The Librarian is in: “Shrill”

COURTESY PHOTO/HACHETTE BOOKS

By KATRINA SPENCER

In her debut collection of essays, “Shrill,” available in print and as an audiobook, author Lindy West takes a number of anti-feminist, fatphobic and misogynistic beliefs and challenges readers to examine the underpinnings of these hegemonic and harmful ideologies. 

What does that mean in plain English? West supports women. She believes fat bodies are worthy of respect, space and love. And she believes that women have more to offer the world than just their sexual appeal to men. She also believes this in spite of the fact that the predominant culture in the United States would suggest otherwise. 

West is a smart writer and an in-tune cultural critic. One of her strengths is her vulnerability. For example, in one of her essays, she recounts calling out her former boss, well- known sex columnist Dan Savage, for his insulting rhetoric surrounding fat people. In another, she tells of the abortion she had before she was ready to become a parent. In a third, she tries to explain why there really is no appropriate place for rape jokes, despite the fact that some stand-up comedians favor them. 

These positions and willingness to be open and confrontational about issues that are largely taboo in our culture should garner West an award for bravery. However, I’m concerned that the audience most likely to consume her work— or the words of any “shrill” woman— is an audience that is already on board with her message. And in that respect, regrettably, she may not be catalyzing widespread change — The same may be true of this very column.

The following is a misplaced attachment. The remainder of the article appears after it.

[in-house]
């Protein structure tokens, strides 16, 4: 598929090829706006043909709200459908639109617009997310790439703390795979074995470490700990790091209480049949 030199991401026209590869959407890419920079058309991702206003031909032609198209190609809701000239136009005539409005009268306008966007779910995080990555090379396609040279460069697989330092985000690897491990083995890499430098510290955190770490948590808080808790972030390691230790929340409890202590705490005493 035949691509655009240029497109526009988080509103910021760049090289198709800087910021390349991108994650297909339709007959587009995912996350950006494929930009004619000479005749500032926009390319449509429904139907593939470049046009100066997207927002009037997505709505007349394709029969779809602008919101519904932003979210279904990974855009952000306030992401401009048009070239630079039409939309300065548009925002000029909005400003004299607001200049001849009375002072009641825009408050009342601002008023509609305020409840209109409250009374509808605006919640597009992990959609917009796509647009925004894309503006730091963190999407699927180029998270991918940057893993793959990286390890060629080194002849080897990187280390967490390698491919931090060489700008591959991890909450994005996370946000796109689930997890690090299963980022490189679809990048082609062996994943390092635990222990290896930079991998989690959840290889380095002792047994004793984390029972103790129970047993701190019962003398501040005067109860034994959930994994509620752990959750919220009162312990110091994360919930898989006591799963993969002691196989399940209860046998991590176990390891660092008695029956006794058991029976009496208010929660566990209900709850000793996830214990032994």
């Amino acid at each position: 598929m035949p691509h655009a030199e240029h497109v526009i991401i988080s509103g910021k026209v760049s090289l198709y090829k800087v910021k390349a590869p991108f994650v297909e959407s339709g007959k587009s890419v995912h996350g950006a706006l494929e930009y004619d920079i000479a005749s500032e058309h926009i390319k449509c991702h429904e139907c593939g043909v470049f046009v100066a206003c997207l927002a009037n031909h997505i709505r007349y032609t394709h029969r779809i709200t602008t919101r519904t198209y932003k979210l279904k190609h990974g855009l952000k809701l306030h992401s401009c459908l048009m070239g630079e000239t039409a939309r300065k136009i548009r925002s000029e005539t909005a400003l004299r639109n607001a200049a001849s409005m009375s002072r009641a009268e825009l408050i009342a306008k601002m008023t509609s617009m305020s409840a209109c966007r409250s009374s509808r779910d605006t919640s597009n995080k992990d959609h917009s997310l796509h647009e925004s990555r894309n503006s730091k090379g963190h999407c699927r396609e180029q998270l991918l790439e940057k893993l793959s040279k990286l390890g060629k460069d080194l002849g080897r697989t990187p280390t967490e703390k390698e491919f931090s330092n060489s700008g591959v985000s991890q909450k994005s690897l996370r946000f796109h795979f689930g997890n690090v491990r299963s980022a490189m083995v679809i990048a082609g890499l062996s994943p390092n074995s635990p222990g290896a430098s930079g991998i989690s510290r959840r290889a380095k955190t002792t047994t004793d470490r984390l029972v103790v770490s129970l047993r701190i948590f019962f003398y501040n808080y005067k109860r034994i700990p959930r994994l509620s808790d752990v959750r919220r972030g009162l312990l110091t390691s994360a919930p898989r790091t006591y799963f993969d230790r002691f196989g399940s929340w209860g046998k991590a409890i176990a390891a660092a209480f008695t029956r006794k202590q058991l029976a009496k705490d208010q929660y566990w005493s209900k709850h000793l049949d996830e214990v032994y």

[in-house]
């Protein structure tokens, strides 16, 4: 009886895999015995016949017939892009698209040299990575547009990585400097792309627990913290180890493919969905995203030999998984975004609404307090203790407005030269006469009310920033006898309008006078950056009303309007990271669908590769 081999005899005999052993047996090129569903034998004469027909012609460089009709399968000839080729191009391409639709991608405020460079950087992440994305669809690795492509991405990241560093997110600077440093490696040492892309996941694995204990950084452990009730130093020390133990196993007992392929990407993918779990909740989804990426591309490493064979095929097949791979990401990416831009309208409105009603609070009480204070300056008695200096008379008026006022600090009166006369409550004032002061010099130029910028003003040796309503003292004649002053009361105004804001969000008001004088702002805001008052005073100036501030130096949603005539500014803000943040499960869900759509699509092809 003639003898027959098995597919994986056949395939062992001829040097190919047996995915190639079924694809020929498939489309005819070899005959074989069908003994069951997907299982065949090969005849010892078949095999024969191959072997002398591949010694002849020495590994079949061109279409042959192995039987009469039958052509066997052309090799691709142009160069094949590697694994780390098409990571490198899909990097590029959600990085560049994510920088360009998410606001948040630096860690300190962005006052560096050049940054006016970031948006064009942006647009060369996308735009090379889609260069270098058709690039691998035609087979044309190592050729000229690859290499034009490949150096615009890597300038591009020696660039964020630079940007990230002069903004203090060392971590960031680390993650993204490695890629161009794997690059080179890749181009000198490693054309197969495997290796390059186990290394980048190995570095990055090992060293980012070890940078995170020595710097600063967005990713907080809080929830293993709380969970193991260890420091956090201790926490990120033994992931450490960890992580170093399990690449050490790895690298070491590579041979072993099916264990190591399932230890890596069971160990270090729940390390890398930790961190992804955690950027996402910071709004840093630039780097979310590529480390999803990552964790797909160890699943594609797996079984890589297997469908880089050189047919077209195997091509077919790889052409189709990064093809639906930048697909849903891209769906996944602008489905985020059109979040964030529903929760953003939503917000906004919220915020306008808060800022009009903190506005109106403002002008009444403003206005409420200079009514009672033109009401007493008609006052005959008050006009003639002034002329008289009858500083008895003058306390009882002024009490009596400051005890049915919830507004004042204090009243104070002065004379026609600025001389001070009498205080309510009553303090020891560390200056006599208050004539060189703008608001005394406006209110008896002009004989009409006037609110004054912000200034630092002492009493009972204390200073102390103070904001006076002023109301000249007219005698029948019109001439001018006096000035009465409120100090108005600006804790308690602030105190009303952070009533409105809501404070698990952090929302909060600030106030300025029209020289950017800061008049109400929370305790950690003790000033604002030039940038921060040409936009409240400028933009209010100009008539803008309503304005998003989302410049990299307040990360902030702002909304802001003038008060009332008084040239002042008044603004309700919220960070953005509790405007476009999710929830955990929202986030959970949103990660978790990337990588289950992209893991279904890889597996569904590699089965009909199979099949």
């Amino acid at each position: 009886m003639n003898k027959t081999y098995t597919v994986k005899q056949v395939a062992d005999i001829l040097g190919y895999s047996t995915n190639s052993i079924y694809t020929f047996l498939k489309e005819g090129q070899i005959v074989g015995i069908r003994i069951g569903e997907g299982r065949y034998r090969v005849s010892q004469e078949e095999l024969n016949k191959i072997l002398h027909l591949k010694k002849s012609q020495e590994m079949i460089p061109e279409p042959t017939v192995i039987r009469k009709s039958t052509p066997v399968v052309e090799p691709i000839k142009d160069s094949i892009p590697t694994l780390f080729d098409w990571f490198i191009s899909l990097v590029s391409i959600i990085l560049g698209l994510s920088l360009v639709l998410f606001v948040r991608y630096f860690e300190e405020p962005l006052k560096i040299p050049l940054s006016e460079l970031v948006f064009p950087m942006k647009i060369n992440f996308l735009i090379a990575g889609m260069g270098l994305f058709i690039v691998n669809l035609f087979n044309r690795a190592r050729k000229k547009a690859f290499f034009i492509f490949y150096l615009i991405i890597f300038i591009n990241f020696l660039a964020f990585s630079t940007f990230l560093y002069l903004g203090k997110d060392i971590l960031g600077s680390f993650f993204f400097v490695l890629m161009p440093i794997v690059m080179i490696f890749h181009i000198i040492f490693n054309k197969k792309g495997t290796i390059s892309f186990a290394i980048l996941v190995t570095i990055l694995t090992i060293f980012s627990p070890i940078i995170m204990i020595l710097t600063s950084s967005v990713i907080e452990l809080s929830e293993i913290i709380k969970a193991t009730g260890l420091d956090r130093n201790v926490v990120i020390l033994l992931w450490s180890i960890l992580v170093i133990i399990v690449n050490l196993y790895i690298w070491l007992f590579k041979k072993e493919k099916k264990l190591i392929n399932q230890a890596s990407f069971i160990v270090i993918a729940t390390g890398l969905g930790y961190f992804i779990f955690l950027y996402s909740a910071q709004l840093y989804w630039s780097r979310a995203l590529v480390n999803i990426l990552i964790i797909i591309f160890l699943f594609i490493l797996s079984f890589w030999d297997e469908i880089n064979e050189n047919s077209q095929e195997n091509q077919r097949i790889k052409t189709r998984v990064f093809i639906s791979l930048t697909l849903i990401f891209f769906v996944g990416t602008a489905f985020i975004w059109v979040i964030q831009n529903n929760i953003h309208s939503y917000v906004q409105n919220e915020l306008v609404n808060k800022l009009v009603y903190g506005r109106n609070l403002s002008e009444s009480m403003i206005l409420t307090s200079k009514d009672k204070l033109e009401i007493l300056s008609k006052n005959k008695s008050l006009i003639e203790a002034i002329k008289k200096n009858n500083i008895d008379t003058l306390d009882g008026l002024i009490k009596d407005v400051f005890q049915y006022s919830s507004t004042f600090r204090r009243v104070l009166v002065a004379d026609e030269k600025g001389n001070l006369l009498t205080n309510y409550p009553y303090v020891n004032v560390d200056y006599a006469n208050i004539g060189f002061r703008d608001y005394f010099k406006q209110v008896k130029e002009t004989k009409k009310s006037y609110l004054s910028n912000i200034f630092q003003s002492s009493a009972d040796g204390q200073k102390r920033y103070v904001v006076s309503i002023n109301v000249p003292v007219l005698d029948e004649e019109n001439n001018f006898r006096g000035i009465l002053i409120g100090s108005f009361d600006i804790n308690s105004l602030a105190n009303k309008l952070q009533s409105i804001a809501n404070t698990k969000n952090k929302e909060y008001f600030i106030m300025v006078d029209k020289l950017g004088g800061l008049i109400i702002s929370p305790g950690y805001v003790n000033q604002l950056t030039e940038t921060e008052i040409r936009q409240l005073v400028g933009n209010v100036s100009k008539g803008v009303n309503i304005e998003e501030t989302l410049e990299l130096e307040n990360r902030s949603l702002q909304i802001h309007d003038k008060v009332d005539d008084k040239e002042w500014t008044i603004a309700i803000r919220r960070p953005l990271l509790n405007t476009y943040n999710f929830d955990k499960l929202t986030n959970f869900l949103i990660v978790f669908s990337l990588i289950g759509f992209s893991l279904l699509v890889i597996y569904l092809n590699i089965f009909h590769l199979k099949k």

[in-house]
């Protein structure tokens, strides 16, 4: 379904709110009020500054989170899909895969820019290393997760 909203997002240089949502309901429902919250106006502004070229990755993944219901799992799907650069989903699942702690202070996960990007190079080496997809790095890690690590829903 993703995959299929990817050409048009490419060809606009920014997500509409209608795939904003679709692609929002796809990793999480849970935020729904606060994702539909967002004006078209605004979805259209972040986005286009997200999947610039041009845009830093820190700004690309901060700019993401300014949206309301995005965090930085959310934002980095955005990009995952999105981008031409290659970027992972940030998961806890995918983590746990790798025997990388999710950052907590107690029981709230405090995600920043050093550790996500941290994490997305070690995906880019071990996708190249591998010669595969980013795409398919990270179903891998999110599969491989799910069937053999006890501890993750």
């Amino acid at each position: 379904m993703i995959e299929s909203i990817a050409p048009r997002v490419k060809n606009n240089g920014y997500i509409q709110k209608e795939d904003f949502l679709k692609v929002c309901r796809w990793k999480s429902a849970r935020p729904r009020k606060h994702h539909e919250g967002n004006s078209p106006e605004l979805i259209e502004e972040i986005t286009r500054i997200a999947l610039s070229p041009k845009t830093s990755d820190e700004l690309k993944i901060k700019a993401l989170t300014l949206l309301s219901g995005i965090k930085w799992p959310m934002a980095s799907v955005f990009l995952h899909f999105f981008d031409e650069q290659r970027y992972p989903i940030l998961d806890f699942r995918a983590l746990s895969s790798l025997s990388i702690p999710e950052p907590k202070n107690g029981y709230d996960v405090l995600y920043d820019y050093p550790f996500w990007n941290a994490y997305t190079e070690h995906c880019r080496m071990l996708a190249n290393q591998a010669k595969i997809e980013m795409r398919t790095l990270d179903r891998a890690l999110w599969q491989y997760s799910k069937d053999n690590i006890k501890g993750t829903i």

West’s audience is likely white women between the ages of 20 and 45 who are highly literate, regular readers, willing to appreciate rhetorical nuance and sensitive to feminist issues. Wonderful. They likely look to her to help themselves better articulate some of the ideological conundrums they encounter. That’s fine. But, I suspect that the people who most need to engage in discussions regarding a woman’s bodily autonomy, such as some male legislators in Congress, for example, will never page through this publication. The people who most need contact with this work are likely oblivious to its existence. 

Is it West’s responsibility to lure that readership towards her arguments? No! But how do we move a conversation forward when the interlocutors create an echo chamber? In plain English: if the only people willing to hear a message are those who already believe it, what, ultimately, are we accomplishing? Is the book good? Sure. As with any collection of essays, some are stronger and more compelling than others. I have already mentioned my favorites. 

To whom would I recommend it— with realistic hopes that they might read it? You can see my quote above: “white women between the ages of 20 and 45 who are highly literate, regular readers, willing to appreciate rhetorical nuance and are sensitive to feminist issues.” What more might I hope for? That there be a way to position the work so that the issues it addresses are heard by more people who will encounter the ideas as novel, provocative and so alien as to be engrossing. For more titles like this one, see Roxane Gay’s “Hunger” or Samantha Irby’s “Meaty.”